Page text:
Busy Monsters by William Giraldi

Untrustworthy narrators and damaged, dark heroes are all the rage these days. Busy Monsters adds to this a deranged, dangerous dork with a penchant for hyperbole and excessive verbosity. The novel follows Charlie as he loses his girlfriend to a biologist in search of a great squid. He tries to win her back by firing holes at their occupied boat trying to sink it. It reminded me of Oscar Pistorius firing into the door of the bathroom in which his terrified wife hid and was killed. I’m sorry, but when your narrator immediately starts off being a reckless, demented ass, you just sort of lose interest in the whole thing. I am pretty sure the author was on Ritalin or Adderall when he was writing this novel. As a writer and also a user of Ritalin, I can tell. Before Ritalin, writers used speed like Jack Kerouac who was on speed when he wrote On the Road, a nonstop stream of consciousness that was unreadable. There is much to be said for stimulants. For quite some time, I had writer’s block, but fueled up on Ritalin, I was able to break through and write blazing fast and finish three or four books each only taking a few weeks to complete front to back. However, stimulants are like freeways. You can go fast, but you can’t maneuver well or explore new terrain. Hopefully, you’ve thought enough about the unchartered plot and territory enough so that all you’re doing is writing down what is already in your head. In other words, you can’t be all that creative on stimulants. You have to be creative beforehand whether on booze, psychedelics or just plain creative, rebellious, unconventional thinking and musing. But creativity means you don’t want to sit and write it all down. That’s boring. Creativity means you want to think about something new and different and not rehash what you have already imagined and thought. That’s when stimulants become effective in getting you to sit down, three hours at a time and just vomit it all out. I like to say that writing is like purging. It is a release not a push. There’s something toxic and disturbing in your psyche or memory, and you just want to get it all out.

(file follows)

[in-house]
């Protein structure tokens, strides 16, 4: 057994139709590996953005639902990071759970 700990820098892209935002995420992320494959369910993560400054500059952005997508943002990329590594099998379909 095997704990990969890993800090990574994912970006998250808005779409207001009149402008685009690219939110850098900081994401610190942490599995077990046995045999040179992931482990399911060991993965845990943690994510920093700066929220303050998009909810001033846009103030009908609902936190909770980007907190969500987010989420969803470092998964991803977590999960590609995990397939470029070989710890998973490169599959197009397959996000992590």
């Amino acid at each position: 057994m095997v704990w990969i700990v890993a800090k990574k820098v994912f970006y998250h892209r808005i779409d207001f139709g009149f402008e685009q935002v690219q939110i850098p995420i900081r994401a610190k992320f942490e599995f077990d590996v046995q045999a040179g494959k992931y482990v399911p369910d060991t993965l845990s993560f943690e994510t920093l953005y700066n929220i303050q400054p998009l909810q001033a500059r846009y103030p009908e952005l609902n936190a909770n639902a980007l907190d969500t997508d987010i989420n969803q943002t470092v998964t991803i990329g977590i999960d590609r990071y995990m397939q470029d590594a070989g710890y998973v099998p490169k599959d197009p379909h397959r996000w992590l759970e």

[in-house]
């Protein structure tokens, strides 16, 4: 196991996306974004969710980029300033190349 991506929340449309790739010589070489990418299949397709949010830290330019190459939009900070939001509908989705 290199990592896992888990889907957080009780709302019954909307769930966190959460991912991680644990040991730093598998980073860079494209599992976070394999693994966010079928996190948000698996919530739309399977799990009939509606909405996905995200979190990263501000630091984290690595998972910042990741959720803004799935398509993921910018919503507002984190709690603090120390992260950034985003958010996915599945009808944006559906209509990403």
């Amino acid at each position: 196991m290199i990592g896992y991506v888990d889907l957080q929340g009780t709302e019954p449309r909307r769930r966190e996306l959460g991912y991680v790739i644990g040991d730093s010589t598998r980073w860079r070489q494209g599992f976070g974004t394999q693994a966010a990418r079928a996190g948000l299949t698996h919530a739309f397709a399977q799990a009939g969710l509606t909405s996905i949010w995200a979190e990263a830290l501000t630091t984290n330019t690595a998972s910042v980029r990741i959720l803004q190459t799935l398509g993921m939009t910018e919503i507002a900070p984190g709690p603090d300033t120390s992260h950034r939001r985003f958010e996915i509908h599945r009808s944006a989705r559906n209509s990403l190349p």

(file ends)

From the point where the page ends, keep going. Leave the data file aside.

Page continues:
There is nothing particularly interesting or creative about this novel. The narrator just goes off on one ill-begotten deluded adventure after another, a mere variation of theme, and it almost seemed to be ripping off Forrest Gump with all these fantastical journeys while he’s trying to get over his love of a woman. I skimmed the second half of the book. Again, another book written by some nerd dork who probably has to make up all the adventures in his mind, because in real life, he’s too much of a wuss to go out and make things happen. In the novel, he even has to rely on a big, bad Navy SEAL to help him beat up the guy who stole his girl. The narrator reminds me of those annoying asses at bars who talk endless without letting you get a word in and invariably about some long lost love, because the ex too got tired of him talking endlessly and being boring and spitting out beer as he talks. Just annoying. I really hate people like this. Get socialized, get a life, do something adventurous, then write a novel.



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